” it is the same”. Keep in mind that Nusra was being marketed as ISIS light by Turkey and Qatar and received support from FSA officers some of whom even joined the group. The most embarrassing part is the support those thugs received from Iraqi Baathists, “secular” opposition figures and ordinary Syrians who were complaining of being attacked by “sectarian forces”. I said that before, on the cover those islamist terrorist groups are enemies of “Rafidas and Nusairis” but in reality their actions are hurting and will hurt the majority of non shia muslims, just look at who is being displaced and killed by the animals of ISIS and Nusra, that is why a Muslim awakening (practically a Sunni awakening)is a must to defeat the two groups.
Even moderate opposition figures like Moaz are now on a death list because they dare to visit Russia and look for an end to Syria’s bloody war:
نبّه معاذ الخطيب، رئيس الائتلاف السوري المعارض الأسبق، إلى سعي أشخاص (لم يسمهم) لقتله، وذلك بعد زيارة قام بها قبل نحو أسبوعين إلى موسكو.
وكتب الخطيب على صفحته الشخصية بموقع التواصل الاجتماعي “فيسبوك”، اطلع عليها مراسل وكالة الأناضول، “أحمل مسؤولية قتلي إلى من يعتبرون أنفسهم نخباً ثقافية ومفكرين وفلاسفة، وفي بواطنهم حسد كامن وحقد دفين وعجز في الفكر والممارسة، وعندما يفلس الفكر يتجه المجتمع الى الجريمة”.
وفيما لم يحدد الخطيب أو يلمح إلى من يقصد بكلامه، إلا أنه أضاف بالقول: “الكلام ليس نزوة، بل بداية لفكرة ينشرونها، وهم مسؤولون عن كل نواتجها، قانونياً وشرعياً، وأترك كل الشعب السوري شاهداً على الاعداد لجريمة يسعى إليها الحاقدون”.

November 14th, 2014, 3:56 pm


John said:

What struck me about the initial reports regarding this supposed merger was that there were no sources from within al Nusra or IS being quoted as to the outcome. The only source stating unequivocally that a deal was done was an FSA commander, who would have motivation to exaggerate about (or outright lie) any level of cooperation between al Nusra and IS.

I’m also suspicious that the supposed meeting was organize by this mysterious “Khorasan” group, which nobody seems to have heard of before the US bombed al Nusra. How does a small group within al Nusra (that’s apparently not connected to the larger group or to it’s leadership, as that’s a distinction the US has attempted to make) have the influence to push IS and al Nustra into an alliance, which would presumably require either al Nusra to submit, or IS to stop demanding total subjugation. Neither of those two events are likely.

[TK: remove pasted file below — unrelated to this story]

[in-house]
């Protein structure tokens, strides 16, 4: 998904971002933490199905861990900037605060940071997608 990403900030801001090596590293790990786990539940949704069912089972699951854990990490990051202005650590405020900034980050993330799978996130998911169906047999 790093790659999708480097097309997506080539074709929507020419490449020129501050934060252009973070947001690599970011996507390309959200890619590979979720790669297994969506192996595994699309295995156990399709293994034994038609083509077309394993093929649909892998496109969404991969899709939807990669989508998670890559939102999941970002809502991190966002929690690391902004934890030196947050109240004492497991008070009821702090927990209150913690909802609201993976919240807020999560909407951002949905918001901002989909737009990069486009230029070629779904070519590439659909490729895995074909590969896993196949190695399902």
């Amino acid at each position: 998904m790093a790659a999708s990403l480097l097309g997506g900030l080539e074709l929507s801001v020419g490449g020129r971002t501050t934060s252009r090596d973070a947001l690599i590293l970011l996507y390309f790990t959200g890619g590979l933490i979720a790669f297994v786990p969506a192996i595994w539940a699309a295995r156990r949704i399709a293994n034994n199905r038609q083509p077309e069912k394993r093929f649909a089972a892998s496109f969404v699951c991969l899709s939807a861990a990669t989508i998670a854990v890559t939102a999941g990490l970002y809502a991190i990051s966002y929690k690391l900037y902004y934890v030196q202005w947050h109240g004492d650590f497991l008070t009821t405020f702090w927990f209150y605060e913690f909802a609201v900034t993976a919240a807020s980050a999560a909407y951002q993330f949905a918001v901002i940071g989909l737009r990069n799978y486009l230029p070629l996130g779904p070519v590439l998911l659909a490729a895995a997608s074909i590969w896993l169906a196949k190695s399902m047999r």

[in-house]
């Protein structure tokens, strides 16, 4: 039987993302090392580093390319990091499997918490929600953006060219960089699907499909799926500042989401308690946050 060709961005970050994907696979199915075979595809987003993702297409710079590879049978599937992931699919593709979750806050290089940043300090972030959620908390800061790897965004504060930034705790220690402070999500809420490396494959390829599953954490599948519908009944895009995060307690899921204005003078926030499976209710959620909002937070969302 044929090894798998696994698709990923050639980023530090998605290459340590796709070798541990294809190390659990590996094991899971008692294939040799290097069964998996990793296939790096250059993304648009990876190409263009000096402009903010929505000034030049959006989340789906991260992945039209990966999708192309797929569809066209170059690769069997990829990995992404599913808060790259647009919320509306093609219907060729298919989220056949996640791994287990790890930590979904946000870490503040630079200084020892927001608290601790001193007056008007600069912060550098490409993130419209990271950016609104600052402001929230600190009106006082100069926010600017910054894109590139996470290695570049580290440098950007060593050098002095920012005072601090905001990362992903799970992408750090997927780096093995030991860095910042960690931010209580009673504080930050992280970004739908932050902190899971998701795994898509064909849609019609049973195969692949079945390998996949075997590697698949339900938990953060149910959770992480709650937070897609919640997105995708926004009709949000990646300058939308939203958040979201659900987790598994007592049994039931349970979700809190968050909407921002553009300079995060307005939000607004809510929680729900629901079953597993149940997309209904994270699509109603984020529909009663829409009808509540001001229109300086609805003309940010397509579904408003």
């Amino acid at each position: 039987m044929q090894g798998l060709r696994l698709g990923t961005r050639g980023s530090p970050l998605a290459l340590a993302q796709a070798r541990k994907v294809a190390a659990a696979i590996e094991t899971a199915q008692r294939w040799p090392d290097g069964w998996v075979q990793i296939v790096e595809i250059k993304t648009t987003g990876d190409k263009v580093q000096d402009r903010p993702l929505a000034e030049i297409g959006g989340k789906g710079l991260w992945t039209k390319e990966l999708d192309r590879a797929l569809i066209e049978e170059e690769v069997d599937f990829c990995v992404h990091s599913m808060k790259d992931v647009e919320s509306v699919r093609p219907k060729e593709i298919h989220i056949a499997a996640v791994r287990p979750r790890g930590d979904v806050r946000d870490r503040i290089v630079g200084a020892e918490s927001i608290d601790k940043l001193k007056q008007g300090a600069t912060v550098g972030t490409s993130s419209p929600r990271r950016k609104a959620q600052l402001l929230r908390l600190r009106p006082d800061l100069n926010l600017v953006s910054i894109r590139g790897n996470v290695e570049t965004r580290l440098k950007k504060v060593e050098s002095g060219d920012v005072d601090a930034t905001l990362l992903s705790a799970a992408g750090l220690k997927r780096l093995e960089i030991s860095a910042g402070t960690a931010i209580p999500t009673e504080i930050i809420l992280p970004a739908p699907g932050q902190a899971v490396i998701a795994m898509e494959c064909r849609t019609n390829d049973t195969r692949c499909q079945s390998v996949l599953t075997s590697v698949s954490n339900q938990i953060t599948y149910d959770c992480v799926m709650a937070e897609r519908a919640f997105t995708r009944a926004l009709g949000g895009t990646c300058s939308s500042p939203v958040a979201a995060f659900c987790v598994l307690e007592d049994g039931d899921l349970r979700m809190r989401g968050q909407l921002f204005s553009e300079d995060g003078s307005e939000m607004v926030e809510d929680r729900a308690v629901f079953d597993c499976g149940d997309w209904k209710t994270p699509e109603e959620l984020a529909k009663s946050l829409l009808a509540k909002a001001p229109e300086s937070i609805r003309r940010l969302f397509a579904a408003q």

If “Khorasan” isn’t part of al Nusra, and so can act as a mediator, it still poses the same questions. How does a small group that nobody’s heard of have enough influence to get this done.

While I do think that it’s entirely possible for ad hoc alliances to be formed in specific areas, depending on the situation, I just can’t see al Nusra and IS putting aside their differences enough to make a formal alliance at the top level.

So as I see it, there are a couple of things that could have happened to generate this claim.

1.) The FSA source is outright lying, because he knows that an al Nusra/IS merge would push the US into taking more action against al Nusra.

2.) The FSA source is being fed propaganda by local al Nusra fighters.

3.) The FSA source is exaggerating the level of cooperation achieved through the meeting.

4.) The FSA source is exaggerating the importance of the meetings. In other words, it may have just been local al Nusra and IS factions meeting to discuss a possible alliance for local operations, not for the groups as a whole.

5.) There was a meeting, but it wasn’t about al Nusra and IS merging, but to discuss conditions for local al Nusra fighters to defect to IS.

November 14th, 2014, 4:26 pm


Amir in Tel Aviv said:

These are just personality issues. There’s no issues of content or substance that separate IS from JAN and vice versa. Identical twins of the same poisonous tree.

Al Baghdadi has now to arrange the assassination of al-Jowlani = end of story for JAN, and the myth of “moderate” Islamists.

November 14th, 2014, 9:47 pm


Sami said:


In your view Al-Qaeda is moderate Islamist?

November 15th, 2014, 10:27 am


ghufran said:

Former US Secretary of State Henry Kissinger has admitted that Washington’s scenario to topple Syrian President Bashar al-Assad has been a mistake.
“It was wrong to say from the beginning that Assad must go — although it is a desirable ultimate goal,” Kissinger said in an interview with the German weekly Der Spiegel.
“I don’t agree that the Syrian crisis can be interpreted as a ruthless dictator against a helpless population and that the population will become democratic if you remove the dictator,” he pointed out.
The veteran American politician noted that from the outset of the Syrian crisis the US “should have had a dialogue with Russia and asked what outcome we want in Syria, and formulate a strategy together.”

This begs the question: why an alternative approach was not taken from the beginning, the answer is simple: